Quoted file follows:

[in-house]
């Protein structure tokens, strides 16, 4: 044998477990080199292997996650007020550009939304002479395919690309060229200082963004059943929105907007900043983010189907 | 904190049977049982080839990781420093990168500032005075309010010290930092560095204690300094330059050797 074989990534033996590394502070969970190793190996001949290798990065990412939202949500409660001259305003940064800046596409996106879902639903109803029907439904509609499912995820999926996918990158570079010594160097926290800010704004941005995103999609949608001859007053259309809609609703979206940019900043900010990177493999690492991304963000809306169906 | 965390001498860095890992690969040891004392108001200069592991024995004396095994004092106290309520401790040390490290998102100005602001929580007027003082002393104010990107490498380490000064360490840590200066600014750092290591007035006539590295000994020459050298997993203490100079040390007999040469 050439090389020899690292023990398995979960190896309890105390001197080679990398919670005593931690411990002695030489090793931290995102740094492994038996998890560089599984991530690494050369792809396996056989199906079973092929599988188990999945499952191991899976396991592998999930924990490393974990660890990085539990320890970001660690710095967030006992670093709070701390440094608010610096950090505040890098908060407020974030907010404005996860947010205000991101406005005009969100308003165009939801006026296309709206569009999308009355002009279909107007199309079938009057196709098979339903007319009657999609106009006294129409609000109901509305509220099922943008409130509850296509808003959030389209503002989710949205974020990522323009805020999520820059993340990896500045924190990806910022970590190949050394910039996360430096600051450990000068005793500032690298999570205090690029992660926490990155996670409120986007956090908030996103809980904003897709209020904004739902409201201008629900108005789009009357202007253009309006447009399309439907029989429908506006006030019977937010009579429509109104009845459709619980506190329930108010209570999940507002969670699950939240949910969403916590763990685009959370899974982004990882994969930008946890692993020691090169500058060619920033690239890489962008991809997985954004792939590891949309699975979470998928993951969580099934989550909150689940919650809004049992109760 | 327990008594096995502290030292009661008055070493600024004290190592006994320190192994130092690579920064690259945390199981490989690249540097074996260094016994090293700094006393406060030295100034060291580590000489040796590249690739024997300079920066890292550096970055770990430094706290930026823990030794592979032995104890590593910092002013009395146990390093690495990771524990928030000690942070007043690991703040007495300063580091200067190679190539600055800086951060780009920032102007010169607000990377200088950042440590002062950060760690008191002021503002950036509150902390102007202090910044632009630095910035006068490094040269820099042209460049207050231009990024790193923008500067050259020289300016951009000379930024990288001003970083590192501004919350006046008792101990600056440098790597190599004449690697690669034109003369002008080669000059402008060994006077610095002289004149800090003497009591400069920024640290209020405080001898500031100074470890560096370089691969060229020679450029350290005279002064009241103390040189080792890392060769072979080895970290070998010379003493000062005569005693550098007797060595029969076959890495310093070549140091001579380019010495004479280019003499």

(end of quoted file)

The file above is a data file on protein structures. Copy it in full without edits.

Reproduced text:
[in-house]
């Protein structure tokens, strides 16, 4: 044998477990080199292997996650007020550009939304002479395919690309060229200082963004059943929105907007900043983010189907 | 904190049977049982080839990781420093990168500032005075309010010290930092560095204690300094330059050797 074989990534033996590394502070969970190793190996001949290798990065990412939202949500409660001259305003940064800046596409996106879902639903109803029907439904509609499912995820999926996918990158570079010594160097926290800010704004941005995103999609949608001859007053259309809609609703979206940019900043900010990177493999690492991304963000809306169906 | 965390001498860095890992690969040891004392108001200069592991024995004396095994004092106290309520401790040390490290998102100005602001929580007027003082002393104010990107490498380490000064360490840590200066600014750092290591007035006539590295000994020459050298997993203490100079040390007999040469 050439090389020899690292023990398995979960190896309890105390001197080679990398919670005593931690411990002695030489090793931290995102740094492994038996998890560089599984991530690494050369792809396996056989199906079973092929599988188990999945499952191991899976396991592998999930924990490393974990660890990085539990320890970001660690710095967030006992670093709070701390440094608010610096950090505040890098908060407020974030907010404005996860947010205000991101406005005009969100308003165009939801006026296309709206569009999308009355002009279909107007199309079938009057196709098979339903007319009657999609106009006294129409609000109901509305509220099922943008409130509850296509808003959030389209503002989710949205974020990522323009805020999520820059993340990896500045924190990806910022970590190949050394910039996360430096600051450990000068005793500032690298999570205090690029992660926490990155996670409120986007956090908030996103809980904003897709209020904004739902409201201008629900108005789009009357202007253009309006447009399309439907029989429908506006006030019977937010009579429509109104009845459709619980506190329930108010209570999940507002969670699950939240949910969403916590763990685009959370899974982004990882994969930008946890692993020691090169500058060619920033690239890489962008991809997985954004792939590891949309699975979470998928993951969580099934989550909150689940919650809004049992109760 | 327990008594096995502290030292009661008055070493600024004290190592006994320190192994130092690579920064690259945390199981490989690249540097074996260094016994090293700094006393406060030295100034060291580590000489040796590249690739024997300079920066890292550096970055770990430094706290930026823990030794592979032995104890590593910092002013009395146990390093690495990771524990928030000690942070007043690991703040007495300063580091200067190679190539600055800086951060780009920032102007010169607000990377200088950042440590002062950060760690008191002021503002950036509150902390102007202090910044632009630095910035006068490094040269820099042209460049207050231009990024790193923008500067050259020289300016951009000379930024990288001003970083590192501004919350006046008792101990600056440098790597190599004449690697690669034109003369002008080669000059402008060994006077610095002289004149800090003497009591400069920024640290209020405080001898500031100074470890560096370089691969060229020679450029350290005279002064009241103390040189080792890392060769072979080895970290070998010379003493000062005569005693550098007797060595029969076959890495310093070549140091001579380019010495004479280019003499």